1. The importance given to Science Communication is welcome, but it is disappointing to see the stress on scientists rather than on imbuing the lay citizen with scientific temper, critical thinking and the world view of science. It is puzzling that, rather than acknowledge and build upon the existing almost 40 year old people’s science movements in the country committed to and involved with activities towards this goal; this policy glibly seeks to “create” new science movements. Civil society organizations should be left to themselves and supported, but government-created “science movements” would be self-defeating and work against developing critical thinking which often requires looking at governmental S&T policies with a critical eye.
  1. The STIP will affect all sections of the public and, as mentioned in the draft STIP2020, it is meant to be inclusive. Moreover, it also intends to make science literature available in all languages and geographic regions. So a good starting point will be to make the draft STIP2020 available in all the Scheduled languages in the Constitution of India so that the public including researchers at all levels can meaningfully understand and discuss it to come forward with suggestions.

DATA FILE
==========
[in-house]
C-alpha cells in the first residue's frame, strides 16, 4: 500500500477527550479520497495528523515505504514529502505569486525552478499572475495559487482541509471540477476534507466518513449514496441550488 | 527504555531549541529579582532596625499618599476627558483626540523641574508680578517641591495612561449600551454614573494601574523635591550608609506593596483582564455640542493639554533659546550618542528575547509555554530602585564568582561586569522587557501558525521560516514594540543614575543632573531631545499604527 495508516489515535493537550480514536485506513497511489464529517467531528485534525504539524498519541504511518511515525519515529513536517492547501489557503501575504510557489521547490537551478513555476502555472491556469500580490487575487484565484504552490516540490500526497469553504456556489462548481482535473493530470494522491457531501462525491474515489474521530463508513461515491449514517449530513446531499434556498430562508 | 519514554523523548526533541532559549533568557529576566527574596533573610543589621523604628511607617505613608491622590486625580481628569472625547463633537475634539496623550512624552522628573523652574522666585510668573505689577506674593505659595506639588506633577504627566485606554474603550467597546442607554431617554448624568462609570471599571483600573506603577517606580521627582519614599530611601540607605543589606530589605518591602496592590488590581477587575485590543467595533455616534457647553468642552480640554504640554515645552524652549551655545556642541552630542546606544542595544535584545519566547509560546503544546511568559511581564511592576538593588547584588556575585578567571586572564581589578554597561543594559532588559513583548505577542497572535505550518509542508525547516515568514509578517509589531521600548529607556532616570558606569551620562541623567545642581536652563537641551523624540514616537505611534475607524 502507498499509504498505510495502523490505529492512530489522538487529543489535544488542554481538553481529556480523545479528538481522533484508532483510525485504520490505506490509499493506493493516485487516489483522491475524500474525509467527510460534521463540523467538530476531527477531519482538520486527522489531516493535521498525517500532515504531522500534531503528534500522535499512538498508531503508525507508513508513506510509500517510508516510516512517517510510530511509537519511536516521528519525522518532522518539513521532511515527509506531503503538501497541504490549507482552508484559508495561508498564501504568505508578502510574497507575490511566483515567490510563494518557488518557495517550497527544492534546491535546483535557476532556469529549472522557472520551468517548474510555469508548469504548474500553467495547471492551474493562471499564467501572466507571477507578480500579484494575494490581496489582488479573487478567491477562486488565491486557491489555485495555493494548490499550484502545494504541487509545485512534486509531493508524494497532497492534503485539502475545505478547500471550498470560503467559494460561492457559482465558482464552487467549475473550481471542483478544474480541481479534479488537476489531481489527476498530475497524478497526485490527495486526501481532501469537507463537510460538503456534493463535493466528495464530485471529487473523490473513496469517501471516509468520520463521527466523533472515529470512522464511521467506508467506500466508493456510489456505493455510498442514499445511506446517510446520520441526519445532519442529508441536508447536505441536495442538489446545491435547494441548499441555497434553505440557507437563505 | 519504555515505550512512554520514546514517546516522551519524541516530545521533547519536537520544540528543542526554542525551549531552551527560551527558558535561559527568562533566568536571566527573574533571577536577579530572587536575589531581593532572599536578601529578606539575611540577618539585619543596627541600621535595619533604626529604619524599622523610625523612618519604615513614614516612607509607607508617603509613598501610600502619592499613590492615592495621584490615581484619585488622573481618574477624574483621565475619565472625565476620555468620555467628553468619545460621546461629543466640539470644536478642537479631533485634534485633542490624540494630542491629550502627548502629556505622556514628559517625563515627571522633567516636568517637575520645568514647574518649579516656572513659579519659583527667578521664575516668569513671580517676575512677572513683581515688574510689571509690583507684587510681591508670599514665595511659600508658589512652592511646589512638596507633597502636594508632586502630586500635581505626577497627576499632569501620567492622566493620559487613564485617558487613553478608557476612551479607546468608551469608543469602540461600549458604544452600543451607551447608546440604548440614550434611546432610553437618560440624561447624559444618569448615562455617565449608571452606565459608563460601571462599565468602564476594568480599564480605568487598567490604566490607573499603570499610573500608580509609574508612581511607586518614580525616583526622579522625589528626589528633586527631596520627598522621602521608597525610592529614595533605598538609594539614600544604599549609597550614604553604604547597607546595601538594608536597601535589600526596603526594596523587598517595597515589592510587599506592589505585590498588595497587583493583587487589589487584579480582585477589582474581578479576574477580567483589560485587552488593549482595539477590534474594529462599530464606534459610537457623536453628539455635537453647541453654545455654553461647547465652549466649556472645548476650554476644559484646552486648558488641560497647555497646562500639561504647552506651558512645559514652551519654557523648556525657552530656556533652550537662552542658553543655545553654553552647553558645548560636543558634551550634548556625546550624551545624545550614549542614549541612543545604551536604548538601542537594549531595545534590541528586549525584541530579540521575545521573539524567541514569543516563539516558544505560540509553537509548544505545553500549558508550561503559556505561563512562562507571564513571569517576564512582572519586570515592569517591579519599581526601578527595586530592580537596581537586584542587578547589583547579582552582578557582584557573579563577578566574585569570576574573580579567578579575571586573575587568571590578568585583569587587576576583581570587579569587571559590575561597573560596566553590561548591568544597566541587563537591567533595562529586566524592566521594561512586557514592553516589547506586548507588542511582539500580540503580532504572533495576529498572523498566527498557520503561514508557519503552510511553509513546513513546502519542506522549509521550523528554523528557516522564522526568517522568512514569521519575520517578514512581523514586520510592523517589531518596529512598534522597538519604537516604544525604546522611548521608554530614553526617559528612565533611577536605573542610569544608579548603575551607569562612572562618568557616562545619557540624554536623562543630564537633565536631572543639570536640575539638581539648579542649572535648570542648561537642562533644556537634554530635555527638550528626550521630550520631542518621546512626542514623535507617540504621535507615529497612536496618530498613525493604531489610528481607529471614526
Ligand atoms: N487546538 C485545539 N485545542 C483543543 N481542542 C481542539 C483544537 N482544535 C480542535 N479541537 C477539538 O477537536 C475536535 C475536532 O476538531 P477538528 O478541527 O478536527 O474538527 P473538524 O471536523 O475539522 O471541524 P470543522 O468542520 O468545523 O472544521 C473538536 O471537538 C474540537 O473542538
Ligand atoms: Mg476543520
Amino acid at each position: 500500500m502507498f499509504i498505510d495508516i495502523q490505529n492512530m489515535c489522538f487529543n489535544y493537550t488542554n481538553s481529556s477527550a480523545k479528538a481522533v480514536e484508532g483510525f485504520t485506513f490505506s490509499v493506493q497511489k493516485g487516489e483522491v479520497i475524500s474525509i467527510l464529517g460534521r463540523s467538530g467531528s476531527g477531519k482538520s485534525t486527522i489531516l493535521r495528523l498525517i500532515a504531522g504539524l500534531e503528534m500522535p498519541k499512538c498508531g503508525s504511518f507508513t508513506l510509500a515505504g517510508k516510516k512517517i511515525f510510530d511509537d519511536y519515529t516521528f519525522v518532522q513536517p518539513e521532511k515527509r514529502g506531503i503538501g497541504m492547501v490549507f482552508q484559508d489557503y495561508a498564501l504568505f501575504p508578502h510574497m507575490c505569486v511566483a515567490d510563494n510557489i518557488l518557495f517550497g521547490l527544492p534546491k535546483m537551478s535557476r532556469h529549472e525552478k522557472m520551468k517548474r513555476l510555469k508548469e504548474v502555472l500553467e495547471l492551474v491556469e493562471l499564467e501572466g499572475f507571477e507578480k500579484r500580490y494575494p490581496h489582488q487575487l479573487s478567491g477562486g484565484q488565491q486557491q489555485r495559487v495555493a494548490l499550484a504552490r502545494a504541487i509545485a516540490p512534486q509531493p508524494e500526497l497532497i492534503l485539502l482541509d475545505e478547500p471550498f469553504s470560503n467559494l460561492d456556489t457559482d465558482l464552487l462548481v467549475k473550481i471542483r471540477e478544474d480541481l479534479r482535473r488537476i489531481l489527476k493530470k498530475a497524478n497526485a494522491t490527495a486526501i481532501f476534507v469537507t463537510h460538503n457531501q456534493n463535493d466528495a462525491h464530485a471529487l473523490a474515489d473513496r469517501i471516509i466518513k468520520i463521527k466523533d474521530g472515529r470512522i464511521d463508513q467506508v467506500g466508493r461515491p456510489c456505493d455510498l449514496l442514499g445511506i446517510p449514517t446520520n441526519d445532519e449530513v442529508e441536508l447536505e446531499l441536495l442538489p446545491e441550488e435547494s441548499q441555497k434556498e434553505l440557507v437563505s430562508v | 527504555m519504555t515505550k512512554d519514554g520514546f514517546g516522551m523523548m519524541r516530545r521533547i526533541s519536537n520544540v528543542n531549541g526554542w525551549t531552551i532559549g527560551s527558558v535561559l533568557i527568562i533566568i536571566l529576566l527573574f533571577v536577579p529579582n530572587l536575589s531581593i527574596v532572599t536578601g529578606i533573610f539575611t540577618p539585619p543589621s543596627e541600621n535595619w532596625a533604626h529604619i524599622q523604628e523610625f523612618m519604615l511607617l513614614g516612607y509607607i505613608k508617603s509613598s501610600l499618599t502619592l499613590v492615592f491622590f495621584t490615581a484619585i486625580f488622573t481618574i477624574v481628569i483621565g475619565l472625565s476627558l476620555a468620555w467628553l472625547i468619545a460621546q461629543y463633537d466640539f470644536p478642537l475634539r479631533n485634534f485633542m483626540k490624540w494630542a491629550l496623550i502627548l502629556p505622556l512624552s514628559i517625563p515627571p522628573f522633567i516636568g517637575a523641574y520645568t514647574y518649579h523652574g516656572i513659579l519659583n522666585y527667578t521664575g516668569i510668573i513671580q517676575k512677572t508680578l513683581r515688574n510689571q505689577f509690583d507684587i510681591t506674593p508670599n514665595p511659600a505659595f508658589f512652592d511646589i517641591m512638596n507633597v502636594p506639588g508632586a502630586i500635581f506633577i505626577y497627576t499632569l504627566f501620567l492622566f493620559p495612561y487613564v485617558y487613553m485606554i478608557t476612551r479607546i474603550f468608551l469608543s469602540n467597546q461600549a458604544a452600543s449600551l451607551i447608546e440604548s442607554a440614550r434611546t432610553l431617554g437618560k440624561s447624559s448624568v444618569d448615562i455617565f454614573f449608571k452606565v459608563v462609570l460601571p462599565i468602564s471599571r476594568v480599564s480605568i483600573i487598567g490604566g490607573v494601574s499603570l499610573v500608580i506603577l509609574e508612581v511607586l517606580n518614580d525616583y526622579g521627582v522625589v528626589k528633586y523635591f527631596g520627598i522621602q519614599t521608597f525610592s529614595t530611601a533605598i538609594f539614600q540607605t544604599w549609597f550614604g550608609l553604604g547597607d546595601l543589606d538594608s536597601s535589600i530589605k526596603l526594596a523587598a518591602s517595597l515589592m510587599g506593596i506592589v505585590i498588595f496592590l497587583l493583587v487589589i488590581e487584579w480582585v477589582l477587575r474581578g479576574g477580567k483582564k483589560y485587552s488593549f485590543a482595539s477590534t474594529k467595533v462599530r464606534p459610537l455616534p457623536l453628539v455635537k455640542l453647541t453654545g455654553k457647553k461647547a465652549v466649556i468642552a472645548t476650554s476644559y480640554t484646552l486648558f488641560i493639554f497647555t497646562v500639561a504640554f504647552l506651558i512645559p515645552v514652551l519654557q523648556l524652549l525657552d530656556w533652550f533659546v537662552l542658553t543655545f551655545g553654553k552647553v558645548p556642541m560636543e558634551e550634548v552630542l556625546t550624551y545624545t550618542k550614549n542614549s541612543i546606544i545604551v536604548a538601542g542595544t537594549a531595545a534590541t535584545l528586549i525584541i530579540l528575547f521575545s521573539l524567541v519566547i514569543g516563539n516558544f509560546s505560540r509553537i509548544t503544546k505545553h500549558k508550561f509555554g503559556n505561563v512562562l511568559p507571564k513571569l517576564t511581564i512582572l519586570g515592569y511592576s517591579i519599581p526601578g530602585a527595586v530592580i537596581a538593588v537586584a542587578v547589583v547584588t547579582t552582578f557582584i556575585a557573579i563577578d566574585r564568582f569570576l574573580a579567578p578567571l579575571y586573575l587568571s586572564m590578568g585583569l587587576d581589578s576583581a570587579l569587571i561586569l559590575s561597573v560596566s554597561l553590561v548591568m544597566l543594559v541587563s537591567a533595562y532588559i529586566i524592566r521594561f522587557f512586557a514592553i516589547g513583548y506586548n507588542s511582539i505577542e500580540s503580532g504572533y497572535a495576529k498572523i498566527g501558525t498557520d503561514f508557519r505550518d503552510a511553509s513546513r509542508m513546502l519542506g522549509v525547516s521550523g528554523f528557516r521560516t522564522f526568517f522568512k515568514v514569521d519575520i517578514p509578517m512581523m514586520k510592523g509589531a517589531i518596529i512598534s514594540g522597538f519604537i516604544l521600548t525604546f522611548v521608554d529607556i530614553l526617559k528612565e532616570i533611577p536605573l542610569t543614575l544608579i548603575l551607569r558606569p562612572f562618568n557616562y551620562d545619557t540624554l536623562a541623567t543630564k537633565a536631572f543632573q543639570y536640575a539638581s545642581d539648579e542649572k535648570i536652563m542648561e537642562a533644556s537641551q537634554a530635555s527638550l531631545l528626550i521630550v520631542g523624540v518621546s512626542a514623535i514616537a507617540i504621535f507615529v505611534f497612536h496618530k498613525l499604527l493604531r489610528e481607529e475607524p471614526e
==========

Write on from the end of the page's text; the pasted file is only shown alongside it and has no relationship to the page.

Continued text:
1. There is no particular urgency to have the STIP brought out within the coming months especially in the time of the pandemic. It may therefore be a good idea to revise the Draft in a transparent manner taking into account comments received, and the revised STIP then placed before parliament allowing for scrutiny by the Parliamentary Standing Committee on S&T.


AIPSN demands for transforming the draft STIP2020

into a people-centered and future-oriented STIP based on reality:


a) The draft STIP2020 be made available officially on the website in all the Scheduled languages and propagated through social media and TV. After that is made available at least two months period should be given for wide dissemination and involvement in discussions.